313 F.2d 291
Ray B. WOODBURY, Appellant,
UNITED STATES of America, Appellee.
United States Court of Appeals Ninth Circuit.
Jan. 28, 1963.
King, Miller, Anderson, Nash & Yerke, Norman J. Wiener and Jean P. Lowman, Portland, Or., for appellant.
Joseph D. Guilfoyle, Acting Asst. Atty. Gen., Sidney I. Lezak, Acting U.S. Atty., Alan S. Rosenthal, John W. Boult and John G. Laughlin, Attys., Dept. of Justice, Washington, D.C., for appellee.
Before MERRILL, BROWNING and DUNIWAY, Circuit Judges.
DUNIWAY, Circuit Judge.
Woodbury's appeal comes before us upon a judgment of dismissal for lack of jurisdiction, made final pursuant to Rule 54(b) F.R.Civ.P. There is a counterclaim pending. Both parties accept the trial court's findings as to the facts, embodied in a written opinion, and we take our statement from that opinion.
Woodbury claims the right to recover $853,676.82 from the United States under the Federal Tort Claims Act (28 U.S.C. 1346(b) and 2671-2680). He was interested in constructing prefabricated housing for naval and civilian personnel stationed at the Kodiak Naval Base in Alaska.1 He organized Aluetian Homes, Inc., which became the sponsor of the project and acquired the necessary land from the Alaska Housing Authority. The project was to be financed under Title II, Section 203, of the National Housing Act.2 Under this program, a private mortgage agency takes out individual long-term mortgages on each house in the project. In order to obtain buyers for the mortgages, it was necessary to have a commitment from FHA to insure them. FHA appraised the value of a 344 unit project at $5,904,250 and in April, 1952, issued for a stated period its conditional commitment to insure longrange individual mortgages on each home in a total amount of $4,706,400, which amount was based on 80 percent of the FHA appraised value. FNMA3 provides a secondary market for the purchase and discounting of mortgages. In 1952, FNMA issued its commitment to purchase at par the individual long-range mortgages as they were obtained by the private mortgage agency and insured by FHA.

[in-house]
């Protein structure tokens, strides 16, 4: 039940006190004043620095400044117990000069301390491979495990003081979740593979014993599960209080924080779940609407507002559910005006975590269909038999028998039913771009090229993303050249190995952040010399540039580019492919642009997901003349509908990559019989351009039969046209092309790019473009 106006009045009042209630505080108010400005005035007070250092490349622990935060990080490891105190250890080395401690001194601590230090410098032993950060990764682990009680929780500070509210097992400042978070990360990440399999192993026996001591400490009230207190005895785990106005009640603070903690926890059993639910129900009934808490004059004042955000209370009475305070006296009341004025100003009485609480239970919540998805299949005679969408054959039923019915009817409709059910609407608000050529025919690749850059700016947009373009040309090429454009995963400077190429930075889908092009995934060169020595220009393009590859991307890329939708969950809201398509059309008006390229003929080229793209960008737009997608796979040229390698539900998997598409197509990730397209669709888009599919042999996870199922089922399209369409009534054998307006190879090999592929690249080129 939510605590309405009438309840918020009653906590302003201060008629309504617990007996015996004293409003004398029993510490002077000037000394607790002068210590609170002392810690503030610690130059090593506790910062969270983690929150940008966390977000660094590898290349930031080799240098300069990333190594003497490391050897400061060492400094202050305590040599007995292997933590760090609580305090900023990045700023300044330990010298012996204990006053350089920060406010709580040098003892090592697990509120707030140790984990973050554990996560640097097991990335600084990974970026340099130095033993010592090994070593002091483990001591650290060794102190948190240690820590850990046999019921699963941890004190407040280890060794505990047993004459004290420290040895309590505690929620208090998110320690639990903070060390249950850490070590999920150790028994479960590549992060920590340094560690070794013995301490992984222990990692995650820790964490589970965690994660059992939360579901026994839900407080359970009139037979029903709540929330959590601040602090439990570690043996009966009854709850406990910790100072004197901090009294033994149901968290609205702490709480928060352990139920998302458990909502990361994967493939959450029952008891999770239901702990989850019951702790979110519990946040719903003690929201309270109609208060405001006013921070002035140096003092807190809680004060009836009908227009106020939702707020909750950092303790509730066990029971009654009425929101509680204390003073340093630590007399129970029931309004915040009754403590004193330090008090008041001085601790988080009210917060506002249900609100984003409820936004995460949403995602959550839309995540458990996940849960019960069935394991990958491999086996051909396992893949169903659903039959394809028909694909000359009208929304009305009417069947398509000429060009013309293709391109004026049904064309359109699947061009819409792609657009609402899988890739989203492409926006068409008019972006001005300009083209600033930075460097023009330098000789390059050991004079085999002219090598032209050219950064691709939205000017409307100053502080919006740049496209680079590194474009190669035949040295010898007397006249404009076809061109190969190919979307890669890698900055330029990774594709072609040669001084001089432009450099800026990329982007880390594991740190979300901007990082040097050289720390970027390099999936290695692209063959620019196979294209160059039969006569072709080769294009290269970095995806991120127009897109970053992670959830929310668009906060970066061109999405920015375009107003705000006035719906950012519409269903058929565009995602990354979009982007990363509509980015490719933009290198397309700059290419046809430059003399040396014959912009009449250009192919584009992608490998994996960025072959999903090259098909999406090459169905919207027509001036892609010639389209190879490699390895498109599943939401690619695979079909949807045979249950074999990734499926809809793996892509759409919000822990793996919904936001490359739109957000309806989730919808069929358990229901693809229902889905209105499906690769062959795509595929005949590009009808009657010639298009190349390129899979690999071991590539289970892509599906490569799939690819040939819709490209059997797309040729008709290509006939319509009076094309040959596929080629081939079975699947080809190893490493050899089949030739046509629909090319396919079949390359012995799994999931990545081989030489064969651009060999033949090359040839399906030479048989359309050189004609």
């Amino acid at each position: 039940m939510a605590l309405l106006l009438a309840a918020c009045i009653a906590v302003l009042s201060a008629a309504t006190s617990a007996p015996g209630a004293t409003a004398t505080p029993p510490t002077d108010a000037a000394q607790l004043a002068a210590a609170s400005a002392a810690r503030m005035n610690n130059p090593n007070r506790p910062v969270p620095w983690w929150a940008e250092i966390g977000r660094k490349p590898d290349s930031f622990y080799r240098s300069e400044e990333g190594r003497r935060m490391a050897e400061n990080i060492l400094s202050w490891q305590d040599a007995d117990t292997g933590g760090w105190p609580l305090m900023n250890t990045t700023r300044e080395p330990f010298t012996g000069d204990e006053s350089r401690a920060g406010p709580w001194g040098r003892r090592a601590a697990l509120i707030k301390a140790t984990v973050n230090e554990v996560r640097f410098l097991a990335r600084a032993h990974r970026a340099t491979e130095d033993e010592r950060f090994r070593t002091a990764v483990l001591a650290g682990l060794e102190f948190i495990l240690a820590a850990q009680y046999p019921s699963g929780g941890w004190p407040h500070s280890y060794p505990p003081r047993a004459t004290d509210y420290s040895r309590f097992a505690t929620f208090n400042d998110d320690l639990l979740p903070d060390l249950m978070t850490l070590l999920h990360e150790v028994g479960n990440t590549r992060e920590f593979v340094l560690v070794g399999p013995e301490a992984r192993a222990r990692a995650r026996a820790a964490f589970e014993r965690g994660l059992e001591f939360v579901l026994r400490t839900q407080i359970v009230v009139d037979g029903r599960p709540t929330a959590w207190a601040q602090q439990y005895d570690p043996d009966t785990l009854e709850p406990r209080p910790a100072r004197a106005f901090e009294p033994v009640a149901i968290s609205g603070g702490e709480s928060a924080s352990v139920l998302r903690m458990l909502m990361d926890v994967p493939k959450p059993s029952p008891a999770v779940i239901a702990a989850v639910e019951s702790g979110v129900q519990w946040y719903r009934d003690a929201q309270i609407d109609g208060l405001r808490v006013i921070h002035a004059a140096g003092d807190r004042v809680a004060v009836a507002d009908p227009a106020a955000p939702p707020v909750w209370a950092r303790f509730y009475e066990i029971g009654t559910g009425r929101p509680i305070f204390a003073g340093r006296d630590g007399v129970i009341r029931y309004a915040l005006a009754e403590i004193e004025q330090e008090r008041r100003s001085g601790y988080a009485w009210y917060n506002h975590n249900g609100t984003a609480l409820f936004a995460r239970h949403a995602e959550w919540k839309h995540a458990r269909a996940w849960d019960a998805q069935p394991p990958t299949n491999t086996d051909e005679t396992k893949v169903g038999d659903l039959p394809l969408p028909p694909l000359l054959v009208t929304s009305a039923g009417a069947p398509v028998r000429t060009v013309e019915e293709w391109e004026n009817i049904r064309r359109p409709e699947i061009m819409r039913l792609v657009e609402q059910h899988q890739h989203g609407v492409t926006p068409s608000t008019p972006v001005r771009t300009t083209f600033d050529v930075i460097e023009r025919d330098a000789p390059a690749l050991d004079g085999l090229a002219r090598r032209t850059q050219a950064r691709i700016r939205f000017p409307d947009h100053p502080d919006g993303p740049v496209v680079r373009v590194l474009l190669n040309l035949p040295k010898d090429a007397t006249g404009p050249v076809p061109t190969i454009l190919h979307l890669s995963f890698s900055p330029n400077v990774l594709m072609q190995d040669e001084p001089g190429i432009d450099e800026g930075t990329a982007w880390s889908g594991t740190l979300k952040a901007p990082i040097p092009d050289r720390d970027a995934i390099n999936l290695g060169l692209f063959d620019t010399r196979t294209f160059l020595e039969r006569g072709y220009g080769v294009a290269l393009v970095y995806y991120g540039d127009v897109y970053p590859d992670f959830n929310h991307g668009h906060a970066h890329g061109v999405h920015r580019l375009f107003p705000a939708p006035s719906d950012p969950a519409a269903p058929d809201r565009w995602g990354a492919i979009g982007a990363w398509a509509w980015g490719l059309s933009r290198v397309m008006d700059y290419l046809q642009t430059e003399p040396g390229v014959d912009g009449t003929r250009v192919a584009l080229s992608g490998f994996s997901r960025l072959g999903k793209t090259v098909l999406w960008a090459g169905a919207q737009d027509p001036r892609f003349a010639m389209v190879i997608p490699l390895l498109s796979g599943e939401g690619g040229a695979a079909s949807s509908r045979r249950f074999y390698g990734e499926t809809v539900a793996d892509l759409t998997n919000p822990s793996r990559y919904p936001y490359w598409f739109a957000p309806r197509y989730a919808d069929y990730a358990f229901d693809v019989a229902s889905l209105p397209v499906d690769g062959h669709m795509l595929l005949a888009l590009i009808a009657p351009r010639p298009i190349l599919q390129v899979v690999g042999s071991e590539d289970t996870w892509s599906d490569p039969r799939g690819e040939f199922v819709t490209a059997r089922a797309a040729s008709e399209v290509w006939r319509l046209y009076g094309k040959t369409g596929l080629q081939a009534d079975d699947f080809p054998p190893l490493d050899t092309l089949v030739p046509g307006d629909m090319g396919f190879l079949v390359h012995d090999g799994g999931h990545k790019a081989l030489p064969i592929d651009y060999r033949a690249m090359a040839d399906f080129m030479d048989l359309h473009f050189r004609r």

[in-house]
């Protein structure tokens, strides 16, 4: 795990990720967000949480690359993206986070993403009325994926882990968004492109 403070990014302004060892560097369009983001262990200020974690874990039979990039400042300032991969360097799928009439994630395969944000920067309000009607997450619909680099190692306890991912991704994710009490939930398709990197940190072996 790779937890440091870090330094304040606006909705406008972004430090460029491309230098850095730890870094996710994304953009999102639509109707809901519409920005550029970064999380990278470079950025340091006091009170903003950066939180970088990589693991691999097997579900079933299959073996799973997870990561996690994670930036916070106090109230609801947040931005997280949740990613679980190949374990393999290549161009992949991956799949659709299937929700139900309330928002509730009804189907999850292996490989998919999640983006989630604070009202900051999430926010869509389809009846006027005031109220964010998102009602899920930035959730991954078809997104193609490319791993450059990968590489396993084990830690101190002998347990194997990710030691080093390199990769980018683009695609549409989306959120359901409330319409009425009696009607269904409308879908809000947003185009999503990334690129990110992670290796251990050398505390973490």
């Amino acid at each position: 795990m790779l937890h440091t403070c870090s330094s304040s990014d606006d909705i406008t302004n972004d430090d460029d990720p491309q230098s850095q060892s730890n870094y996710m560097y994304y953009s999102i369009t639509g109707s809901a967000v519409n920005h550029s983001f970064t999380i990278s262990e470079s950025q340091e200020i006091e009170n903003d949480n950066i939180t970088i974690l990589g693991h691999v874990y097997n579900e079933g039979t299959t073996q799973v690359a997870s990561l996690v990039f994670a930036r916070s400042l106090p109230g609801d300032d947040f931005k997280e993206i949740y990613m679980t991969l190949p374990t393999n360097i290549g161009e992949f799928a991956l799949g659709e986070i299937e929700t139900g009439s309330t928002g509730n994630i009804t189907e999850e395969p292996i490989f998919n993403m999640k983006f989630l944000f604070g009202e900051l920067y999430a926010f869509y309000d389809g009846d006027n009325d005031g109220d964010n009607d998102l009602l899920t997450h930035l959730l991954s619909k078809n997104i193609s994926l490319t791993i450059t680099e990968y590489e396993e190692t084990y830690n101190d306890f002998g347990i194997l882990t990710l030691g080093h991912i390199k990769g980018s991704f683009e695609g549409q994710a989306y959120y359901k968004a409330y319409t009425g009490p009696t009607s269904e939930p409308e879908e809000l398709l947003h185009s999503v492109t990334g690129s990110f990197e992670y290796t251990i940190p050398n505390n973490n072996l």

It proved impossible to obtain construction financing from private sources, and assistance was then sought from HHFA. A final application was made by Aleutian Homes, Inc., late in 1952 and approved in January, 1953. This interim construction loan by HHFA was in the sum of $4,230,900, which constituted 90 per cent of the amount of the FHA and FNMA commitments with respect to the permanent long-range financing, the application indicating that the difference between the projected costs and the loan amount applied for would be provided for by the sponsor, Aleutian Homes, Inc. The loan was authorized by a Loan Authorization signed by the Administrator, and carried into effect by documents required by a Building Loan Agreement, including a guaranty of the Loan Agreement and the guaranty of the construction contract by Woodbury, and a promissory note and deed of trust. Procedures for disbursement under the loan were provided for in a Loan and Disbursement Agreement executed by Woodbury as President, Aleutian Homes, Inc., April 27, 1953.